All hail the cheese shop!

Until I became a cheesemonger, I didn’t really think much about the way that I purchased my cheese. I would go to the supermarket and search for the best deal I could get on their most “mature” cheddar and pick up anything else that looked like a good deal too. Sometimes I would treat myself to cheese from the counter as opposed to the vac packed stuff on the shelves, but it never really occurred to me that the fact that my brie was always chalky, or my blues always bland was because I was going about my purchasing all wrong! 73% of all grocery retail takes place in supermarkets, so I know that I am not alone — most of us would be getting more out of our cheese if we started buying more intelligently and focusing less on the convenience of supermarket shopping.

The quality of the products that we buy from the big chain supermarkets are hardly even on most of our radars, and when it is something that we talk about, we are usually making comparisons with other supermarkets rather than with specialist food shops. As with all specialist food retail, a good cheese shop will have product quality as their most important factor in sourcing cheese. Supermarket chains invest substantial amounts of money in sourcing their products but the nature of their business requires that they focus their choices on a number of factors that lower the quality of the product that they select — chiefly their profitability, and ability to bulk purchase. Intertwined with bulk purchasing is the fact that supermarkets need to buy a finished product, the maturation and care of cheese is not something that their model allows for. Specialist cheese shops can select more expensive products, and are able to care for and mature the cheeses before selling them onto customers. This investment means that at point of sale the product sold in specialist cheese shops is invariably of a higher quality than supermarkets are able to supply.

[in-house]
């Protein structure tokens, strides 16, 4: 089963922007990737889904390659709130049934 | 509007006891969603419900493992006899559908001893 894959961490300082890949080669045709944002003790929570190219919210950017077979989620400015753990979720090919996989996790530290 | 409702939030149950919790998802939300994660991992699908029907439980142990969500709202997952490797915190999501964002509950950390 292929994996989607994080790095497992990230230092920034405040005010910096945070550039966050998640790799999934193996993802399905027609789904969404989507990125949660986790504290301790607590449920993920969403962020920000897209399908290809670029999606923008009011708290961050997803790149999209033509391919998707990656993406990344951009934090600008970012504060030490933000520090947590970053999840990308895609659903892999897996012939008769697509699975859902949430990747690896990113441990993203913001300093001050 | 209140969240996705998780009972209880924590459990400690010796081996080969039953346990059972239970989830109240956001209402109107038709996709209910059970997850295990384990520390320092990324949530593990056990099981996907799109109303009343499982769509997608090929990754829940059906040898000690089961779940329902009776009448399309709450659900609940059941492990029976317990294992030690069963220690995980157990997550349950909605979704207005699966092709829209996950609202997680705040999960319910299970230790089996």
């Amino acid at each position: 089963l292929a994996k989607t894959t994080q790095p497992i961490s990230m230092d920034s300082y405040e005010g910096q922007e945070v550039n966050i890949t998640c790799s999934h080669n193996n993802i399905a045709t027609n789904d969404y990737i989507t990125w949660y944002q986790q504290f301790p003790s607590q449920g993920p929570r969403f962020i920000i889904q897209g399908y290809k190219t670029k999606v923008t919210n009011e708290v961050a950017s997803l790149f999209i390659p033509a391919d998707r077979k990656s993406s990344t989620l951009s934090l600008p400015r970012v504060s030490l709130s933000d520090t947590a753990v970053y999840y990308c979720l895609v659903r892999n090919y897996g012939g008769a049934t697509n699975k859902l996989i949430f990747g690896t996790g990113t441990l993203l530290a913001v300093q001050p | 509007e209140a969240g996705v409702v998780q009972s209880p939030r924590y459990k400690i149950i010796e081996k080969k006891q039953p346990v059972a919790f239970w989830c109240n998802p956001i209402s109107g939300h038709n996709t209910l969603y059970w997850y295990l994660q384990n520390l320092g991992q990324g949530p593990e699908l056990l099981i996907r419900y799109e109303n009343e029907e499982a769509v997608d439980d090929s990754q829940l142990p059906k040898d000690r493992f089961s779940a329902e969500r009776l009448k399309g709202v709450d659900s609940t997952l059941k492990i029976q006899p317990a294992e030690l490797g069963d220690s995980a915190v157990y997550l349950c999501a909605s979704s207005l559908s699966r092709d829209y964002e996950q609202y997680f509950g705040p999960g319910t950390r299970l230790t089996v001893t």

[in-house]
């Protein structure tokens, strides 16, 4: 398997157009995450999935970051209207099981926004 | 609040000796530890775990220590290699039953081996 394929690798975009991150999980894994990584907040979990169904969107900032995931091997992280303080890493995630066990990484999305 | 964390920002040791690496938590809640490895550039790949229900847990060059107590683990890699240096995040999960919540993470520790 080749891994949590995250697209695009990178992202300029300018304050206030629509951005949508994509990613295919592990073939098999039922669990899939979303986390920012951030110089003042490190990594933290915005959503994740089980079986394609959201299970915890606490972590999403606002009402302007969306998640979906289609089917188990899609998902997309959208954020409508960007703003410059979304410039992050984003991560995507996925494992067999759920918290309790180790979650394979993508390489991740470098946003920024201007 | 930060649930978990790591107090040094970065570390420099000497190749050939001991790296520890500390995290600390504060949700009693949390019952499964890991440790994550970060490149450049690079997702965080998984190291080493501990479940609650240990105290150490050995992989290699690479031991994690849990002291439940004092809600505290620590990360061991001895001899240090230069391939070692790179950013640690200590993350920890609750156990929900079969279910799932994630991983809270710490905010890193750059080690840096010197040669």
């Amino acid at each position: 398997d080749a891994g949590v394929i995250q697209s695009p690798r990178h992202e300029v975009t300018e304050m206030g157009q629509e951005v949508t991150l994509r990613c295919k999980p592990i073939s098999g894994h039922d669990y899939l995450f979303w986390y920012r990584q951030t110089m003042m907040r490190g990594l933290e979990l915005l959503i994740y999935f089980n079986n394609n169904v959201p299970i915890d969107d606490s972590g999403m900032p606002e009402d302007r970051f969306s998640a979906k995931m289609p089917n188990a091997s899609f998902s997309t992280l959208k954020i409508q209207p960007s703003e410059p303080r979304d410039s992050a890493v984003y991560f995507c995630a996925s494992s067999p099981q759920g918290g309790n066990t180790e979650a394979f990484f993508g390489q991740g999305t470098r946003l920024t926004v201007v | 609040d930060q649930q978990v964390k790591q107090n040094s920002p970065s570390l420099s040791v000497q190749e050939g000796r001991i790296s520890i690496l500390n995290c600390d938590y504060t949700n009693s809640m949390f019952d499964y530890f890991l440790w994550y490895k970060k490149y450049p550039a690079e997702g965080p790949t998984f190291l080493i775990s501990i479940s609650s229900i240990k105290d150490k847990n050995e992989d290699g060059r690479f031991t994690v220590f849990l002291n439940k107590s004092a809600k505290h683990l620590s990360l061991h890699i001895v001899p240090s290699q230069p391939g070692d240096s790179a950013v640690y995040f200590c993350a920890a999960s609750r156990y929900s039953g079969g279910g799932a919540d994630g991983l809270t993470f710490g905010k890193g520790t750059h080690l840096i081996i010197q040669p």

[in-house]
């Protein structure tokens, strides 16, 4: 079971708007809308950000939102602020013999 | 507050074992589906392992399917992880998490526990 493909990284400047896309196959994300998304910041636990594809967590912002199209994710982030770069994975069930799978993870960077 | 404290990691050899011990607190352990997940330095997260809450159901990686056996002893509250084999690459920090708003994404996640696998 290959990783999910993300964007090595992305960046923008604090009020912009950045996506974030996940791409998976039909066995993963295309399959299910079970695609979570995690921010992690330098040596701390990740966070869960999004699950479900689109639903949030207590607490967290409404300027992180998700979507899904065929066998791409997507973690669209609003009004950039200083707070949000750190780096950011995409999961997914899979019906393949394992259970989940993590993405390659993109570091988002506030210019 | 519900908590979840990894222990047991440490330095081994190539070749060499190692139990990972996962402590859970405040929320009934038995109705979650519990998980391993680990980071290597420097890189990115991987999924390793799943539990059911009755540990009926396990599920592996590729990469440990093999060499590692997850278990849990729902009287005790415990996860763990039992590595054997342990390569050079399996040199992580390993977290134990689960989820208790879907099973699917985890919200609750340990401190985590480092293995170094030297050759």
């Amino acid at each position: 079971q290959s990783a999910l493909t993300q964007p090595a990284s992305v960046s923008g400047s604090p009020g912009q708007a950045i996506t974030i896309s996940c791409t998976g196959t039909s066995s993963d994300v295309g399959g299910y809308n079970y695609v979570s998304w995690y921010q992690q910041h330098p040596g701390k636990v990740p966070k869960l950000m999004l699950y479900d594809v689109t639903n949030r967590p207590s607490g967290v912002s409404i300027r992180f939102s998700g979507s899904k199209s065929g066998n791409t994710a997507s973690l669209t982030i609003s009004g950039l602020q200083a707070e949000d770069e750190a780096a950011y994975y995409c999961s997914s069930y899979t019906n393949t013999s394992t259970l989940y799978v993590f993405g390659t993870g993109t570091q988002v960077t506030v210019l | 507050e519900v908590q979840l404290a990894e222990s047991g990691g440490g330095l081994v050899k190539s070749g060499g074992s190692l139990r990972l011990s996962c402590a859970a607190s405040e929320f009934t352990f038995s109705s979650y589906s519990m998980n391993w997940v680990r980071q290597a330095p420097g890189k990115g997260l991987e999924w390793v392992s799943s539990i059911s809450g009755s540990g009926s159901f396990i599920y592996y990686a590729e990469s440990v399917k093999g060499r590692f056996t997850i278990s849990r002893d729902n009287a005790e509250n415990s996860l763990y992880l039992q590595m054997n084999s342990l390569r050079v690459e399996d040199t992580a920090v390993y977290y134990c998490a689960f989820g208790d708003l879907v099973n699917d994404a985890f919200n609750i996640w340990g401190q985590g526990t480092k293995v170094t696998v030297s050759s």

I know from my own experience working as a cheesemonger that the advice on cheese selection that I am able to pass on to my customers has a positive impact on how they enjoy cheese. My in depth knowledge of the product that I am selling ensures that customers only eat cheeses when they are at their optimum condition, and also allows me to help introduce different cheeses to people. For example I have introduced one of my favourite cheeses, Mossfield Organic to many of my customers who usually come in to buy Comté. The response has been overwhelmingly positive — Mossfield is now a bestseller, and our customers are enjoying their cheese more than they were before! Despite what their television adverts portray we all know that supermarkets do not offer this level of investment in their individual customer needs, and we very rarely seek product advice from supermarket staff. As a result of this we as consumers are missing out on a wonderful world of high quality, artisan produce.

But convenience, ah yes convenience. It drives us. It informs almost every decision that we make. Lets face it, supermarkets are really, really convenient. The ease of shopping at the supermarket has been the thorn in the side of the specialist fine food industry for years as there has been no way for them to compete with the supermarket model. Chains like Wholefoods Market have broken the mould a little, but this is undeniably at the expense of the the product quality — they are still working on the same profitability and bulk buy model as the supermarket chains, they are just able to pass on a higher price point to their customers. The food tech industry and the internet is seeing a change in this monopoly of convenience though. Hubbub (you’ve probably seen their “Free For A Year” campaign on the tube) bring fine foods right to your door. You order your food online, whilst they work with individual specialist retailers and deliver high quality fine foods to you. The model they have adopted means that it is as convenient to shop through Hubbub as it to do an online supermarket shop, and the quality of the products that you receive is infinitely better. It is a business model that is sure to take off on a wider scale — and we will be all the better for buying into it.

Sometimes, throwing some supermarket cheddar in your basket whilst you pick up some milk on the way home from work really is the best way to go. In fact, sometimes it doesn’t taste all that bad either! I have certainly found though that buying cheese from a specialist cheese shop — and selling cheese in a specialist cheese shop — has shown me how much I was missing out on before. The world of artisan cheese is full of amazing delights that by focusing our food selection predominantly on cost and convenience, most of us totally bypass. Next time you’re buying cheese I urge you to ask a cheesemongers opinion, I swear you will never feel the same about buying your cheese again!